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Employee Retirement and a Firm's Pension Plan

In: The Economics of Aging

  • Laurence J. Kotlikoff
  • David A. Wise

The provisions of the pension plan in a large corporation are described in detail. The implications of the provisions are indicated by pension accrual profiles. These profiles are set forth, together with standard age-earnings and Social Security accrual profiles, in the form of life-time budget constraints. The plan provided very strong incentives to retire beginning at age 55. After age 65, negative pension and negative Social Security accruals effectively impose almost a 100 percent tax rate on wage earnings for many employees of the firm. Departure rates from the firm are compared with economic incentives inherent in the plan provisions. The inducements in the plan provisions to retire early have had a very substantial effect on departure rates from the firm. Over 50 percent of those employed by the firm at age 50 leave before 60 and 90 percent before age 65. The jumps in departure rates at specific ages coincide precisely with the discontinuities and kink points in the worker compensation profiles that result from the pension plan provisions together with wage earnings profiles and Social Security accrual.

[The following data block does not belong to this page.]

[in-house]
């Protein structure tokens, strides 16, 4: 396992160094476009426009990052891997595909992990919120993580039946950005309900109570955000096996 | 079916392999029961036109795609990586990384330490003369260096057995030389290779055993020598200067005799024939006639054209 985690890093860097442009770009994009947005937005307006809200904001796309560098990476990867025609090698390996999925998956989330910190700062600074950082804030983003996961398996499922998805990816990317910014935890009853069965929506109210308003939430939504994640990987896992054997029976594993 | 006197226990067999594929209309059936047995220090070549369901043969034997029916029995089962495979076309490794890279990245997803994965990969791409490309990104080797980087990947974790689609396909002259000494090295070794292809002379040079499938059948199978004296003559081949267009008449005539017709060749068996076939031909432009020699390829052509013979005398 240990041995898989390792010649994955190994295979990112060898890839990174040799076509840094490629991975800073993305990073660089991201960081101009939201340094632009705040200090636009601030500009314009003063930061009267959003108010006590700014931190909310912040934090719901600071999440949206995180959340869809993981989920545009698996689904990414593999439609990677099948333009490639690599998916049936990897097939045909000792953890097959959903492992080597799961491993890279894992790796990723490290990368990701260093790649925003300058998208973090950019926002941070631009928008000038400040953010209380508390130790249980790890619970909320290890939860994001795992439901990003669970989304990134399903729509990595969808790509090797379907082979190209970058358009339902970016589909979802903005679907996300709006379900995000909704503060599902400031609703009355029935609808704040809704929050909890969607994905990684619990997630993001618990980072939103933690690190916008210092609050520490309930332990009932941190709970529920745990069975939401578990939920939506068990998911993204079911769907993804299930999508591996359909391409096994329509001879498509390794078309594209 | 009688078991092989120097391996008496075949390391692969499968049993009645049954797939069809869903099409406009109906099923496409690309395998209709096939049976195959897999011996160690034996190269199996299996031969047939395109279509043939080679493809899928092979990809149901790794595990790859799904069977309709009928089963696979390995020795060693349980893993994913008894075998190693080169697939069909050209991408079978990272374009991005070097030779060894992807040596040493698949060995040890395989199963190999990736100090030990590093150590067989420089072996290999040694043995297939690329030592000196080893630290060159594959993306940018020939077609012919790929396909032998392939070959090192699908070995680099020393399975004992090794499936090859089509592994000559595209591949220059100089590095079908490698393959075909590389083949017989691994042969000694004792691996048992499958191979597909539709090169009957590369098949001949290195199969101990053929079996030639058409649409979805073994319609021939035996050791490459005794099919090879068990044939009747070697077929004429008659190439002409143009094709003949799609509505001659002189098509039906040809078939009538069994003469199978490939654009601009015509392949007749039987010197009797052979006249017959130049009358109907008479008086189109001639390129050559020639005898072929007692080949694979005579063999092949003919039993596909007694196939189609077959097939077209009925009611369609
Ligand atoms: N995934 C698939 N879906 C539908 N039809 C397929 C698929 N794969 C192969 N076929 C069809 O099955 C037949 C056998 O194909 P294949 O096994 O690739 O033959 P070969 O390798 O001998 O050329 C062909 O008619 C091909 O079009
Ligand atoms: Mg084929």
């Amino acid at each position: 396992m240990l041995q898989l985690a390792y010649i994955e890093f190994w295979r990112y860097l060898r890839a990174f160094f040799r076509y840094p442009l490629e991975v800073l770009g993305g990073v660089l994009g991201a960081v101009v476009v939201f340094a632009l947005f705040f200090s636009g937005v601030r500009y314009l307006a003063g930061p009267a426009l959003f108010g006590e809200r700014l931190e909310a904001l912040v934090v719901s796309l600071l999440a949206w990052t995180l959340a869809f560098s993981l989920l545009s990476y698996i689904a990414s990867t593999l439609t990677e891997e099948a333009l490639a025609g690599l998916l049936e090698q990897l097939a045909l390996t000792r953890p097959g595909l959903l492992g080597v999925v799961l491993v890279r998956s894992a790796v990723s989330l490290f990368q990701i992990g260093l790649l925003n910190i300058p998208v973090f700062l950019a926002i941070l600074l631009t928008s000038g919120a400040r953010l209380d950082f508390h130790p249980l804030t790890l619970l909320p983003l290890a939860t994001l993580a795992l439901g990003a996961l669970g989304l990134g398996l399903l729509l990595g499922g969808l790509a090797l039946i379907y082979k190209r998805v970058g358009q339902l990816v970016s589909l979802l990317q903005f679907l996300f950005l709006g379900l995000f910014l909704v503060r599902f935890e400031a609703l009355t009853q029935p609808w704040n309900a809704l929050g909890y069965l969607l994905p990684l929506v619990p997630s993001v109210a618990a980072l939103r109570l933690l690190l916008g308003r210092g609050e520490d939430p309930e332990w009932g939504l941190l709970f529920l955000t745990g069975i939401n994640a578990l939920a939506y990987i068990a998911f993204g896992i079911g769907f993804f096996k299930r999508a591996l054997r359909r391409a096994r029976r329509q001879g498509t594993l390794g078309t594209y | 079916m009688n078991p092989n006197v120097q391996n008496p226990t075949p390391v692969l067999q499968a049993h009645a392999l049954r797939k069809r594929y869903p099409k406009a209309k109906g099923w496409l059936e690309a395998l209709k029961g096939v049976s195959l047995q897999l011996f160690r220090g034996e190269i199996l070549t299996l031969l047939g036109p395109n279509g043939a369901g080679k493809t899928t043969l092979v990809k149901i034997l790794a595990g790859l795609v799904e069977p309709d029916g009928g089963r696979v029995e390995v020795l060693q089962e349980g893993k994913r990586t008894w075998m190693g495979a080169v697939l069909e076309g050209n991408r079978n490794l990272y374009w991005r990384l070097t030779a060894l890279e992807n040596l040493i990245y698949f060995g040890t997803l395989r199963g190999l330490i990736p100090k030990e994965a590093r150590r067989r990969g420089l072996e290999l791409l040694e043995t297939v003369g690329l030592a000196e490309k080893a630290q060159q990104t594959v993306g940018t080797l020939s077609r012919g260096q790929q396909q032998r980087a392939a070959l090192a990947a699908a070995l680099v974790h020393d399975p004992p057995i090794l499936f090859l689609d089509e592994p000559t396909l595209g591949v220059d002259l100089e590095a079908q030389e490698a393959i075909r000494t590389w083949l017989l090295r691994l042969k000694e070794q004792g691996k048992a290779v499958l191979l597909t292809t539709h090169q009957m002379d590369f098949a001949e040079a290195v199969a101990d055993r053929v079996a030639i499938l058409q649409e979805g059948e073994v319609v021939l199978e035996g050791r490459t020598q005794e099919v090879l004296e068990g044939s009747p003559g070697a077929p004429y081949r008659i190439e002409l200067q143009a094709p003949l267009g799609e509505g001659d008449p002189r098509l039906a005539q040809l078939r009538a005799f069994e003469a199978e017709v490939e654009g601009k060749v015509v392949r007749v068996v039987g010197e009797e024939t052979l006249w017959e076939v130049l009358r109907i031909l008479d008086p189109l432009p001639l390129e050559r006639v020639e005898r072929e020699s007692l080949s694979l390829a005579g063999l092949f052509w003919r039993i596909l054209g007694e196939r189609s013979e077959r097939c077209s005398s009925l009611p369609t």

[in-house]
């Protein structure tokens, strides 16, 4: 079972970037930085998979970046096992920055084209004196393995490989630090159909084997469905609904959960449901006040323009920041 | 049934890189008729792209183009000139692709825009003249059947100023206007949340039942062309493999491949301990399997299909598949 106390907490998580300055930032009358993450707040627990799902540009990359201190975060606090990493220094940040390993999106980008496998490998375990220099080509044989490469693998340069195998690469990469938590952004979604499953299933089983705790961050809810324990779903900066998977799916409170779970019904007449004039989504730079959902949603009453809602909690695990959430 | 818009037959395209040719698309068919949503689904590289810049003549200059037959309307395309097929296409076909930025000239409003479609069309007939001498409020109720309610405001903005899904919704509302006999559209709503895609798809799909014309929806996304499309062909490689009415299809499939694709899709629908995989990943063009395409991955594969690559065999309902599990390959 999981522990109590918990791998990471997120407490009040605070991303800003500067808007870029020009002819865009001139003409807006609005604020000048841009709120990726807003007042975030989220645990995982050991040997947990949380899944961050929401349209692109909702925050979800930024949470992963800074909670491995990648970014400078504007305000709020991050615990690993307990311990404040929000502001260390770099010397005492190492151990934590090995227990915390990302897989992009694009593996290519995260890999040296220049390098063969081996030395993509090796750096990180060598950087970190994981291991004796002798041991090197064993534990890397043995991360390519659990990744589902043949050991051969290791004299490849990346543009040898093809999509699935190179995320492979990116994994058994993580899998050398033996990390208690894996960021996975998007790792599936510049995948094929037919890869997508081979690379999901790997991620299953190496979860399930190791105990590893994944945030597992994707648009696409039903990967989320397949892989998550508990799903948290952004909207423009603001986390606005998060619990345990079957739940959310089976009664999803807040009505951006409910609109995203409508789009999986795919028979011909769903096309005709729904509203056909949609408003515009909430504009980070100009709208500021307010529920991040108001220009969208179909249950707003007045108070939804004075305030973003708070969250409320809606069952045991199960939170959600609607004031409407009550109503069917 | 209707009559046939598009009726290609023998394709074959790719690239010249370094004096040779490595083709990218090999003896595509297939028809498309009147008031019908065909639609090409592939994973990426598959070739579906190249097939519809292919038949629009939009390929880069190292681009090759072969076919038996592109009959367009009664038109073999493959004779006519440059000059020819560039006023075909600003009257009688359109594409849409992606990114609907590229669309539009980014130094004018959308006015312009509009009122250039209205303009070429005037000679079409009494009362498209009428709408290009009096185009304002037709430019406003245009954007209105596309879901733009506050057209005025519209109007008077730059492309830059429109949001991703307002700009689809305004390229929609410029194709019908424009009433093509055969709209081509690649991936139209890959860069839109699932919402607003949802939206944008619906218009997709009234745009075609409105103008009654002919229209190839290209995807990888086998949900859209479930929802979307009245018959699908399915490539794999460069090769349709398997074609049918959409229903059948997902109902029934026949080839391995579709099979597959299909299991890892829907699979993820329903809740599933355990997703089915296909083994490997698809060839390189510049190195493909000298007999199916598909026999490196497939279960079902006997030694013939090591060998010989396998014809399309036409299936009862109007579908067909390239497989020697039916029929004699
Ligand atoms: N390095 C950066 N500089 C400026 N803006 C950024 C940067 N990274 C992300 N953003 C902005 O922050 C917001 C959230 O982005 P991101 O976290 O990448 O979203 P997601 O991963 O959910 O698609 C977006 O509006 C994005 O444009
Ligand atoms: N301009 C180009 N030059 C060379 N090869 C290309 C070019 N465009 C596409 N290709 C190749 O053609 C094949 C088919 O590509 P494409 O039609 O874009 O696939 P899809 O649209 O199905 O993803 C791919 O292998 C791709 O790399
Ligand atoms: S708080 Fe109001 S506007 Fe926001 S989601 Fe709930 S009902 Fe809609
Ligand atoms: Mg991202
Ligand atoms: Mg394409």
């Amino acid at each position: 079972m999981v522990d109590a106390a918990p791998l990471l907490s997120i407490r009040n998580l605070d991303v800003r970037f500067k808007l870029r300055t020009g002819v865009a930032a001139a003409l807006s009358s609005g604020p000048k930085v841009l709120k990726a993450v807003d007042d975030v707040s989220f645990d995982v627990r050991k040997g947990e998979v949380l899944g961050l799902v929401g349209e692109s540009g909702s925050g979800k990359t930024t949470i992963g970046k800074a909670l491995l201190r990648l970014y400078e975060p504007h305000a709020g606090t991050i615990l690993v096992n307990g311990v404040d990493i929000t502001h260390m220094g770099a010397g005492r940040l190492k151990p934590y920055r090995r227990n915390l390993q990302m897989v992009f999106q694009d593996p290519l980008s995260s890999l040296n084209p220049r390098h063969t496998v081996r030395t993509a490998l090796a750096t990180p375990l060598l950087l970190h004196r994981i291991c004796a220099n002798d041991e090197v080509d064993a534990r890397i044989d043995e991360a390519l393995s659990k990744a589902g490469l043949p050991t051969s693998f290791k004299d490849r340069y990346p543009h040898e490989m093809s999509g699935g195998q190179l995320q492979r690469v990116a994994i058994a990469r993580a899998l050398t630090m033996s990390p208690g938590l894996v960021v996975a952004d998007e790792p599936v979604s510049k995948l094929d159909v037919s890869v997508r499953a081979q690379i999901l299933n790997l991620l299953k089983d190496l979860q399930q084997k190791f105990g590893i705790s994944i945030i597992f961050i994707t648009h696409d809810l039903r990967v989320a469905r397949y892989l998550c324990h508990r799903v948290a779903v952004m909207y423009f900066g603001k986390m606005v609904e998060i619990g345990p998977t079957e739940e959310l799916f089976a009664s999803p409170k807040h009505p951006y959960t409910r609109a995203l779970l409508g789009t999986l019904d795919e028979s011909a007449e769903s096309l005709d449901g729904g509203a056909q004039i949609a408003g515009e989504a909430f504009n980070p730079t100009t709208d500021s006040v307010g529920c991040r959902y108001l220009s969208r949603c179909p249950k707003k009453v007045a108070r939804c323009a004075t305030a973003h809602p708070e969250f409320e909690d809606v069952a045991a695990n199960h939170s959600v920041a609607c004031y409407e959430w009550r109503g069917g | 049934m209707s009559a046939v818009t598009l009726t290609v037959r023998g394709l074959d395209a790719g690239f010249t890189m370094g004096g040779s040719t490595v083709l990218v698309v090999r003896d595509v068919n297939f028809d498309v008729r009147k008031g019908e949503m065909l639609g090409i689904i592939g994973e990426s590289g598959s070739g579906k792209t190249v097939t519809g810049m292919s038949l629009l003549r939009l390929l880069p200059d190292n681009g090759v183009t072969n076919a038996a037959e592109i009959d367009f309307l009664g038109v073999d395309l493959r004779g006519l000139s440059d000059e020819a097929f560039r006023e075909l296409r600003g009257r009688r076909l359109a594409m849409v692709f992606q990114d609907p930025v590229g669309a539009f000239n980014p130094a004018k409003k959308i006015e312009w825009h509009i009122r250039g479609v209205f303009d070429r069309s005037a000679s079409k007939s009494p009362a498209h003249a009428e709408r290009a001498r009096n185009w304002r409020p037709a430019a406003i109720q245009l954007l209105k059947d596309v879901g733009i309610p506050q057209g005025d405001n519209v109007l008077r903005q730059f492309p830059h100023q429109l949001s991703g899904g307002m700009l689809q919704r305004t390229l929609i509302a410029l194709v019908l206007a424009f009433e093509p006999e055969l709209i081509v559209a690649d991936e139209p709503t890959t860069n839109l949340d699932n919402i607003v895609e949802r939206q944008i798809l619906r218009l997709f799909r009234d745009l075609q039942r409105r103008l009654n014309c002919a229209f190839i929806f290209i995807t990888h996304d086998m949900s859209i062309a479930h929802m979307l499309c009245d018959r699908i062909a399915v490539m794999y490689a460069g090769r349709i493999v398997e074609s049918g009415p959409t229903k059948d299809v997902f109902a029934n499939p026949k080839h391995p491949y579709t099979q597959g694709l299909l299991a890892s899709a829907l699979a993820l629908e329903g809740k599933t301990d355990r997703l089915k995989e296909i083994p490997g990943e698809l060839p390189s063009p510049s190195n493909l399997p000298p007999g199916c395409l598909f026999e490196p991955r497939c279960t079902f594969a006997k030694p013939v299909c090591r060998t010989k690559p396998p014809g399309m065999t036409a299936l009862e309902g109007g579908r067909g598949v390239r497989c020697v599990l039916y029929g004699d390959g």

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This chapter was published in:
  • David A. Wise, 1989. "The Economics of Aging," NBER Books, National Bureau of Economic Research, Inc, number wise89-1.
  • This item is provided by National Bureau of Economic Research, Inc in its series NBER Chapters with number 11586.
    Handle: RePEc:nbr:nberch:11586
    Contact details of provider: Postal: National Bureau of Economic Research, 1050 Massachusetts Avenue Cambridge, MA 02138, U.S.A.
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    1. Laurence J. Kotlikoff & David A. Wise, 1985. "Labor Compensation and the Structure of Private Pension Plans: Evidence for Contractual versus Spot Labor Markets," NBER Chapters, in: Pensions, Labor, and Individual Choice, pages 55-88 National Bureau of Economic Research, Inc.
    2. Burtless, Gary, 1986. "Social Security, Unanticipated Benefit Increases, and the Timing of Retirement," Review of Economic Studies, Wiley Blackwell, vol. 53(5), pages 781-805, October.
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